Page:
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Store Swift


Unidirectional, transactional, operation based, multi-store for SwiftUI.


Store eschews MVC in favour of a unidirectional data flow. When a user interacts with a view, the view propagates an action through a central dispatcher, to the various stores that hold the application's data and business logic, which updates all of the views that are affected.

This works especially well with SwiftUI's declarative programming style, which allows the store to send updates without specifying how to transition views between states.

  • Stores: Holds the state of your application. You can have multiple stores for multiple domains of your app.
  • Actions: You can only perform state changes through actions. Actions are small pieces of data (typically enums) that describe a state change. By drastically limiting the way state can be mutated, your app becomes easier to understand and it gets easier to work with many collaborators.
  • Transaction: An excution of a given action.
  • Views: A simple function of your state. This works especially well with SwiftUI's declarative programming style.


Stores contain the application state and logic. Their role is somewhat similar to a model in a traditional MVC, but they manage the state of many objects — they do not represent a single record of data like ORM models do. More than simply managing a collection of ORM-style objects, stores manage the application state for a particular domain within the application.

This allows an action to result in an update to the state of the store, via the dispatcher. After the stores are updated, they notify the observers that their state has changed, so the views may query the new state and update themselves.


An action represent an operation on the store.


A transaction represent an excution of a given action. The dispatcher can run transaction in four different modes: async, sync, and mainThread. Additionally the trailing closure of the run method can be used to run a completion closure for the actions that have had run.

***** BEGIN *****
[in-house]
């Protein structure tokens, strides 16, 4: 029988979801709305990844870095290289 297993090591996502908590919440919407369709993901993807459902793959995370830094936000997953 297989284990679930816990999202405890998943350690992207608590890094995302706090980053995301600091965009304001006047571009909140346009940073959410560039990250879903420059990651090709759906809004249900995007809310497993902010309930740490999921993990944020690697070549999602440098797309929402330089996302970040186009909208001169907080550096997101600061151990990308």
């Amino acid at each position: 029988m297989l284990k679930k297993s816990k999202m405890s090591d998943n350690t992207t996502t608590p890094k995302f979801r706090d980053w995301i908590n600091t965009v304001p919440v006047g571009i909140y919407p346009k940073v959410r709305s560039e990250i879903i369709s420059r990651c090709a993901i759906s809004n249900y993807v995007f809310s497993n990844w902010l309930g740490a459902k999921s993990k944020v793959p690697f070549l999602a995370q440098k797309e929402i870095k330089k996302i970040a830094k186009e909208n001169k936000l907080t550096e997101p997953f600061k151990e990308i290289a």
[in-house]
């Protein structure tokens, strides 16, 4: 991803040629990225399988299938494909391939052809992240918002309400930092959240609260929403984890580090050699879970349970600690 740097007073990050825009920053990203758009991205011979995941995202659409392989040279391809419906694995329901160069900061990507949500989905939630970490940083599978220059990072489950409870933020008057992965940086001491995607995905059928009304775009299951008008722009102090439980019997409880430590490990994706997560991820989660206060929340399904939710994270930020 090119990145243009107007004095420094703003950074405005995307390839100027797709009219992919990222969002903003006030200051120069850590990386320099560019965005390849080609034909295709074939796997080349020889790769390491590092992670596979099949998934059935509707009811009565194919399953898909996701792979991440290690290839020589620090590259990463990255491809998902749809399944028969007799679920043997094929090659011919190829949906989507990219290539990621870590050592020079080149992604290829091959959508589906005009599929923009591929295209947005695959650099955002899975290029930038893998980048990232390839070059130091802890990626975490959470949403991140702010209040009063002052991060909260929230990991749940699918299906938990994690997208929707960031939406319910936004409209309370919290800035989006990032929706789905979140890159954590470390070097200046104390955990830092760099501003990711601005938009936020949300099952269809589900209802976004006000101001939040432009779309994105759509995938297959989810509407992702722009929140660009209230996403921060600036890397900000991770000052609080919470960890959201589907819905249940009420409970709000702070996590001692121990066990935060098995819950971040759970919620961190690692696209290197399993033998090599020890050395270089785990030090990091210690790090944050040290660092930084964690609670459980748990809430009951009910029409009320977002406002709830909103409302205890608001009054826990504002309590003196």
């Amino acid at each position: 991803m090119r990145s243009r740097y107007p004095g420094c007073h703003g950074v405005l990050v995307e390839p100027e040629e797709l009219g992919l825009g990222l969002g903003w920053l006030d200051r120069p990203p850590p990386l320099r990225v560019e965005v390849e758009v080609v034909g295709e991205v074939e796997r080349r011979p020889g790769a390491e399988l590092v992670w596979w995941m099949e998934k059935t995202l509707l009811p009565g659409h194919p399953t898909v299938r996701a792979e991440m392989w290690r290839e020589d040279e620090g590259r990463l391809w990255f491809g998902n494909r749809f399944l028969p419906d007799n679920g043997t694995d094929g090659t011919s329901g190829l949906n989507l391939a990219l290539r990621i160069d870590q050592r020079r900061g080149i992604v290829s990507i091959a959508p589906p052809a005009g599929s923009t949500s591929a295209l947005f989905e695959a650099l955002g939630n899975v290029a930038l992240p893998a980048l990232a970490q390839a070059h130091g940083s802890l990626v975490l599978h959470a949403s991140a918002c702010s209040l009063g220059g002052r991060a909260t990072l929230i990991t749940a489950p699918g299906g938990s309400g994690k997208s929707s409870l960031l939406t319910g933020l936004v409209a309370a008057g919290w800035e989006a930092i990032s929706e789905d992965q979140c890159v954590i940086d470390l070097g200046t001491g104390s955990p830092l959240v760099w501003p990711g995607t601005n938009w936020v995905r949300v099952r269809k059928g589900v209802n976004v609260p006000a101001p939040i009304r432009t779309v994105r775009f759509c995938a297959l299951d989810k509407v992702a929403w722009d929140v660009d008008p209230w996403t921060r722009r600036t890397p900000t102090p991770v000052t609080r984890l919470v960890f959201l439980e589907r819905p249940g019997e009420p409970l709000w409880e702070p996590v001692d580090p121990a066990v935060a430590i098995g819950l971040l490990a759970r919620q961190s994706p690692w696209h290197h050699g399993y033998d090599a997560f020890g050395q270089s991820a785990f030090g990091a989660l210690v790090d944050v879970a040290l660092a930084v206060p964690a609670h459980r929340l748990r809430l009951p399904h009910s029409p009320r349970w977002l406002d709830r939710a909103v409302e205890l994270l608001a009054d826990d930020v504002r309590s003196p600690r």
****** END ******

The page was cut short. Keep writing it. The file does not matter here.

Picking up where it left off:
Getting started


import SwiftUI
import Store

struct Counter: ModelType {
  var count = 0

enum CounterAction: ActionType {
  case increase(ammount: Int)
  case decrease(ammount: Int)

  var identifier: String {
    switch self {
    case .increase(_): return "INCREASE"
    case .decrease(_): return "DECREASE"

  func perform(context: TransactionContext<Store<Counter>, Self>) {
    defer {
    switch self {
    case .increase(let ammount):
      context.store.updateModel { $0.count += ammount }
    case .decrease(let ammount):
      context.store.updateModel { $0.count -= ammount }

// MARK: - UI

struct ContentView : View {
  @EnvironmentObject var store: Store<Counter>
  var body: some View {
    Text("counter \(store.model.count)").tapAction {
      store.run(action: CounterAction.increase(ammount: 1))

// MARK: - Preview

struct ContentView_Previews : PreviewProvider {
    static var previews: some View {





Advanced use

Dispatch takes advantage of Operations and OperationQueues and you can define complex dependencies between the operations that are going to be run on your store.

Also middleware support is available allowing you to quickly add some aspect-oriented feature to your design.

Chaining actions

store.run(actions: [
  CounterAction.increase(ammount: 1),
  CounterAction.increase(ammount: 1),
  CounterAction.increase(ammount: 1),
]) { context in
  // Will be executed after all of the transactions are completed.

Actions can also be executed in a synchronous fashion.

store.run(action: CounterAction.increase(ammount: 1), strategy: .mainThread)
store.run(action: CounterAction.increase(ammount: 1), strategy: .sync)

Custom queues


Tracking transaction state


Dealing with errors



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